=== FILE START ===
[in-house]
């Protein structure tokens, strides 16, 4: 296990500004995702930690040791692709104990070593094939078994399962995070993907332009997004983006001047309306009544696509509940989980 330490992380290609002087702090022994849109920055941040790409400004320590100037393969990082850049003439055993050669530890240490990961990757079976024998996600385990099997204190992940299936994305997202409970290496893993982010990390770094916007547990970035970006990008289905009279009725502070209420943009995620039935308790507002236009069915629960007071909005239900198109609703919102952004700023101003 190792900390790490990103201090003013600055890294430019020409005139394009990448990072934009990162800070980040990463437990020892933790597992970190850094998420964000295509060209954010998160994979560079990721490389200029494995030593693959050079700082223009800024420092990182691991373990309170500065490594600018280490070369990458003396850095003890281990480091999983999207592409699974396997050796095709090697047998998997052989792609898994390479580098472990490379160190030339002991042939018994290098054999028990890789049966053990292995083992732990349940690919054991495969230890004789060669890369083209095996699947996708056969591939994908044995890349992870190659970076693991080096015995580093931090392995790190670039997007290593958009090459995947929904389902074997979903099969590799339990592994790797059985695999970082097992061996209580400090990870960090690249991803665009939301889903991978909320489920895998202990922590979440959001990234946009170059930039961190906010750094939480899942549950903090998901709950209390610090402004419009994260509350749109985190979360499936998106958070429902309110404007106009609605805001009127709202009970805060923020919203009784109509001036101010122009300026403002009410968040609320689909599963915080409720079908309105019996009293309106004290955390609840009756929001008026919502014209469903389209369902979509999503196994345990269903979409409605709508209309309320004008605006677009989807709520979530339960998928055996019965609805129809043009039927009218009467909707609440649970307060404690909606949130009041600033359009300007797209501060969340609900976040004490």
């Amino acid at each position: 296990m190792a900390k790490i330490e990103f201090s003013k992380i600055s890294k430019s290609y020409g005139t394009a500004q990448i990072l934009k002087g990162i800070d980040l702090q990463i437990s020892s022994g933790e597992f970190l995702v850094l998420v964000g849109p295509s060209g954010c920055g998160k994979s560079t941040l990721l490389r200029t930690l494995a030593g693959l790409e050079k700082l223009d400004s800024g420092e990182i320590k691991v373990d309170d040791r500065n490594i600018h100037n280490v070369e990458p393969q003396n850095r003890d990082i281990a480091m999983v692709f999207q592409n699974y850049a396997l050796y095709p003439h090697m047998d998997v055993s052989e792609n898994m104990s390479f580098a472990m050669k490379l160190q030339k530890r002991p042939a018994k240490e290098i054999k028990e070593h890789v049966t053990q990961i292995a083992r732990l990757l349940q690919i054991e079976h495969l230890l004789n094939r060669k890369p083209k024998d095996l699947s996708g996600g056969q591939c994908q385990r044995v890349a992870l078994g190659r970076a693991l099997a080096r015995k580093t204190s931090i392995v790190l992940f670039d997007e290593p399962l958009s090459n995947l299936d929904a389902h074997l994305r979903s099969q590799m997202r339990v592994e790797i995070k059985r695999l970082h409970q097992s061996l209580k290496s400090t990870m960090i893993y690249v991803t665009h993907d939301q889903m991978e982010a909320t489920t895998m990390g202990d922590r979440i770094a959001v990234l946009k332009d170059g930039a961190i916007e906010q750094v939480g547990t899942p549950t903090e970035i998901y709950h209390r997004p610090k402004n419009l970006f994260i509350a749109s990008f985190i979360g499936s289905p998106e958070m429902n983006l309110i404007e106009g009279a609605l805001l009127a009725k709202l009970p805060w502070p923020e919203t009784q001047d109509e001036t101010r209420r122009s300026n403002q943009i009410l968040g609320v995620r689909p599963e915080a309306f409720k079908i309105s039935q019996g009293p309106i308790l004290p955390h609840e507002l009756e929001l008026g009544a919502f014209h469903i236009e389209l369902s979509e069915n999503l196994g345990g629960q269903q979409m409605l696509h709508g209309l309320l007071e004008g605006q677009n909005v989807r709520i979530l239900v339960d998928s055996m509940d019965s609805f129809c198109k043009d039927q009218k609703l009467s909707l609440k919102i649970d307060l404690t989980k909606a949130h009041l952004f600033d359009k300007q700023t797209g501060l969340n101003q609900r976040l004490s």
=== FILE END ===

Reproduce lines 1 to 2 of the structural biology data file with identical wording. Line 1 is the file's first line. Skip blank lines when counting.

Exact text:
[in-house]
């Protein structure tokens, strides 16, 4: 296990500004995702930690040791692709104990070593094939078994399962995070993907332009997004983006001047309306009544696509509940989980 330490992380290609002087702090022994849109920055941040790409400004320590100037393969990082850049003439055993050669530890240490990961990757079976024998996600385990099997204190992940299936994305997202409970290496893993982010990390770094916007547990970035970006990008289905009279009725502070209420943009995620039935308790507002236009069915629960007071909005239900198109609703919102952004700023101003 190792900390790490990103201090003013600055890294430019020409005139394009990448990072934009990162800070980040990463437990020892933790597992970190850094998420964000295509060209954010998160994979560079990721490389200029494995030593693959050079700082223009800024420092990182691991373990309170500065490594600018280490070369990458003396850095003890281990480091999983999207592409699974396997050796095709090697047998998997052989792609898994390479580098472990490379160190030339002991042939018994290098054999028990890789049966053990292995083992732990349940690919054991495969230890004789060669890369083209095996699947996708056969591939994908044995890349992870190659970076693991080096015995580093931090392995790190670039997007290593958009090459995947929904389902074997979903099969590799339990592994790797059985695999970082097992061996209580400090990870960090690249991803665009939301889903991978909320489920895998202990922590979440959001990234946009170059930039961190906010750094939480899942549950903090998901709950209390610090402004419009994260509350749109985190979360499936998106958070429902309110404007106009609605805001009127709202009970805060923020919203009784109509001036101010122009300026403002009410968040609320689909599963915080409720079908309105019996009293309106004290955390609840009756929001008026919502014209469903389209369902979509999503196994345990269903979409409605709508209309309320004008605006677009989807709520979530339960998928055996019965609805129809043009039927009218009467909707609440649970307060404690909606949130009041600033359009300007797209501060969340609900976040004490």